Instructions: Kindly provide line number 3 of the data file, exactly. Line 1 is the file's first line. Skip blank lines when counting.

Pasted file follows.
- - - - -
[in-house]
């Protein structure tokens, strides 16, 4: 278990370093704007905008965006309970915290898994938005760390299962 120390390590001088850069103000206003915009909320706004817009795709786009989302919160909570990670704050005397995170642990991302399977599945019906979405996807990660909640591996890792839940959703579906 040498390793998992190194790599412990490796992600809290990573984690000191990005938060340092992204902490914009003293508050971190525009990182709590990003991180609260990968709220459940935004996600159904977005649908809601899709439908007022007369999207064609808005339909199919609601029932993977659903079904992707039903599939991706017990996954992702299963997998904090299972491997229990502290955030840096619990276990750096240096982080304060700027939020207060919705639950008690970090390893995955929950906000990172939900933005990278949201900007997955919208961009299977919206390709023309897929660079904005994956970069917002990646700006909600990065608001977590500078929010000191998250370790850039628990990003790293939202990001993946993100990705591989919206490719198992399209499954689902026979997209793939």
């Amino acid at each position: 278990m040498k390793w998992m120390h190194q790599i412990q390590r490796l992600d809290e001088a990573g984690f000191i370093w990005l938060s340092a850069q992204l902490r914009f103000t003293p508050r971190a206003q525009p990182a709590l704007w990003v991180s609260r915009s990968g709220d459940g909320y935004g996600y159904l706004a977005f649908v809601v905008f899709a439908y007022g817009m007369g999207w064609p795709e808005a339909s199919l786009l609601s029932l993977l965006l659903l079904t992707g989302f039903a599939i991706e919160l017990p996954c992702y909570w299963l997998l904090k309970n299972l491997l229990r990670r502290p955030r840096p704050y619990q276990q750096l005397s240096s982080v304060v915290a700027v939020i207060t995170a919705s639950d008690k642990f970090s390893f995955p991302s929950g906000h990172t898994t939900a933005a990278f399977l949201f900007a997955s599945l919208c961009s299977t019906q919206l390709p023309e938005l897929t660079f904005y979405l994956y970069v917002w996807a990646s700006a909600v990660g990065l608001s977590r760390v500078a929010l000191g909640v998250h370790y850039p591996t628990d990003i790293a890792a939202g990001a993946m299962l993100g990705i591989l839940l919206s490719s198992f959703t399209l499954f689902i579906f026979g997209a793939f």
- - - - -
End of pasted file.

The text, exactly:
């Amino acid at each position: 278990m040498k390793w998992m120390h190194q790599i412990q390590r490796l992600d809290e001088a990573g984690f000191i370093w990005l938060s340092a850069q992204l902490r914009f103000t003293p508050r971190a206003q525009p990182a709590l704007w990003v991180s609260r915009s990968g709220d459940g909320y935004g996600y159904l706004a977005f649908v809601v905008f899709a439908y007022g817009m007369g999207w064609p795709e808005a339909s199919l786009l609601s029932l993977l965006l659903l079904t992707g989302f039903a599939i991706e919160l017990p996954c992702y909570w299963l997998l904090k309970n299972l491997l229990r990670r502290p955030r840096p704050y619990q276990q750096l005397s240096s982080v304060v915290a700027v939020i207060t995170a919705s639950d008690k642990f970090s390893f995955p991302s929950g906000h990172t898994t939900a933005a990278f399977l949201f900007a997955s599945l919208c961009s299977t019906q919206l390709p023309e938005l897929t660079f904005y979405l994956y970069v917002w996807a990646s700006a909600v990660g990065l608001s977590r760390v500078a929010l000191g909640v998250h370790y850039p591996t628990d990003i790293a890792a939202g990001a993946m299962l993100g990705i591989l839940l919206s490719s198992f959703t399209l499954f689902i579906f026979g997209a793939f």